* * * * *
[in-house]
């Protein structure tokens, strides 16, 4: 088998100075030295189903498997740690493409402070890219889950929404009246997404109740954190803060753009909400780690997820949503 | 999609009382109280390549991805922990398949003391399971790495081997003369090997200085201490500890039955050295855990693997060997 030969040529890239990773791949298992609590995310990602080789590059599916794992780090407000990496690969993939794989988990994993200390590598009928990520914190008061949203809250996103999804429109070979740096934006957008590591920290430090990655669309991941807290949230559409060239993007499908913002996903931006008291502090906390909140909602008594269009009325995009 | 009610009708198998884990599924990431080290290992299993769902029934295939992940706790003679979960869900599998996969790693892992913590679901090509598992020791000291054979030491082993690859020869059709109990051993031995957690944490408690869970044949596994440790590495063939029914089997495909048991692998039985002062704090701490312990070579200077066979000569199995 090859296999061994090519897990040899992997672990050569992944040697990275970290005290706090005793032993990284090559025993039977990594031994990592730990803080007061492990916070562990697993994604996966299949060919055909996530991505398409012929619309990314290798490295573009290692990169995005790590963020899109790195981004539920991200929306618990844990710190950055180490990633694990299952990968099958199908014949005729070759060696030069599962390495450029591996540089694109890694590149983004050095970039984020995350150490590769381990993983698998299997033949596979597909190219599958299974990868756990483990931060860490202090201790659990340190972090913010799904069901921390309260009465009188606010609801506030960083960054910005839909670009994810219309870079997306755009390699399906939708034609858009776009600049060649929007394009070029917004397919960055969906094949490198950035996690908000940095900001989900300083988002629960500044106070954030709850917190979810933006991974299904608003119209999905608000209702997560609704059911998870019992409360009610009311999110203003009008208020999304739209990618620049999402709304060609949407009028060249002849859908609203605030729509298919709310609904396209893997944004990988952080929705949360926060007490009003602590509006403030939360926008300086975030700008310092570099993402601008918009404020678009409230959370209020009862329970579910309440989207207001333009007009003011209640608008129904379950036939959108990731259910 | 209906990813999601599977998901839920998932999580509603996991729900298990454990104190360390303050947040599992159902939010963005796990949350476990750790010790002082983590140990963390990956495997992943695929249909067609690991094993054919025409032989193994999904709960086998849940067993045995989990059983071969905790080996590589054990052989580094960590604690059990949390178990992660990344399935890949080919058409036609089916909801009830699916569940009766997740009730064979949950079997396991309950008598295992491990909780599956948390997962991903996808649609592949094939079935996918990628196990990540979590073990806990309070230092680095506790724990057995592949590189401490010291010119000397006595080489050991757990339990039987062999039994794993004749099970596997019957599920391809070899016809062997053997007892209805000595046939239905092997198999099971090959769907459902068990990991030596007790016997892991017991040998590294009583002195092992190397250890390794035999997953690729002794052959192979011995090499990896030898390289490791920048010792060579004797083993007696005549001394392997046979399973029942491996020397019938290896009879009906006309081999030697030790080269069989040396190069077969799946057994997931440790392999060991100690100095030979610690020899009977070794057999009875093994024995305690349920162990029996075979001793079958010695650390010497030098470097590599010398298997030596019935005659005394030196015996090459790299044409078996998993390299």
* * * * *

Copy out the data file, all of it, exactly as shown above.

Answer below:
[in-house]
């Protein structure tokens, strides 16, 4: 088998100075030295189903498997740690493409402070890219889950929404009246997404109740954190803060753009909400780690997820949503 | 999609009382109280390549991805922990398949003391399971790495081997003369090997200085201490500890039955050295855990693997060997 030969040529890239990773791949298992609590995310990602080789590059599916794992780090407000990496690969993939794989988990994993200390590598009928990520914190008061949203809250996103999804429109070979740096934006957008590591920290430090990655669309991941807290949230559409060239993007499908913002996903931006008291502090906390909140909602008594269009009325995009 | 009610009708198998884990599924990431080290290992299993769902029934295939992940706790003679979960869900599998996969790693892992913590679901090509598992020791000291054979030491082993690859020869059709109990051993031995957690944490408690869970044949596994440790590495063939029914089997495909048991692998039985002062704090701490312990070579200077066979000569199995 090859296999061994090519897990040899992997672990050569992944040697990275970290005290706090005793032993990284090559025993039977990594031994990592730990803080007061492990916070562990697993994604996966299949060919055909996530991505398409012929619309990314290798490295573009290692990169995005790590963020899109790195981004539920991200929306618990844990710190950055180490990633694990299952990968099958199908014949005729070759060696030069599962390495450029591996540089694109890694590149983004050095970039984020995350150490590769381990993983698998299997033949596979597909190219599958299974990868756990483990931060860490202090201790659990340190972090913010799904069901921390309260009465009188606010609801506030960083960054910005839909670009994810219309870079997306755009390699399906939708034609858009776009600049060649929007394009070029917004397919960055969906094949490198950035996690908000940095900001989900300083988002629960500044106070954030709850917190979810933006991974299904608003119209999905608000209702997560609704059911998870019992409360009610009311999110203003009008208020999304739209990618620049999402709304060609949407009028060249002849859908609203605030729509298919709310609904396209893997944004990988952080929705949360926060007490009003602590509006403030939360926008300086975030700008310092570099993402601008918009404020678009409230959370209020009862329970579910309440989207207001333009007009003011209640608008129904379950036939959108990731259910 | 209906990813999601599977998901839920998932999580509603996991729900298990454990104190360390303050947040599992159902939010963005796990949350476990750790010790002082983590140990963390990956495997992943695929249909067609690991094993054919025409032989193994999904709960086998849940067993045995989990059983071969905790080996590589054990052989580094960590604690059990949390178990992660990344399935890949080919058409036609089916909801009830699916569940009766997740009730064979949950079997396991309950008598295992491990909780599956948390997962991903996808649609592949094939079935996918990628196990990540979590073990806990309070230092680095506790724990057995592949590189401490010291010119000397006595080489050991757990339990039987062999039994794993004749099970596997019957599920391809070899016809062997053997007892209805000595046939239905092997198999099971090959769907459902068990990991030596007790016997892991017991040998590294009583002195092992190397250890390794035999997953690729002794052959192979011995090499990896030898390289490791920048010792060579004797083993007696005549001394392997046979399973029942491996020397019938290896009879009906006309081999030697030790080269069989040396190069077969799946057994997931440790392999060991100690100095030979610690020899009977070794057999009875093994024995305690349920162990029996075979001793079958010695650390010497030098470097590599010398298997030596019935005659005394030196015996090459790299044409078996998993390299």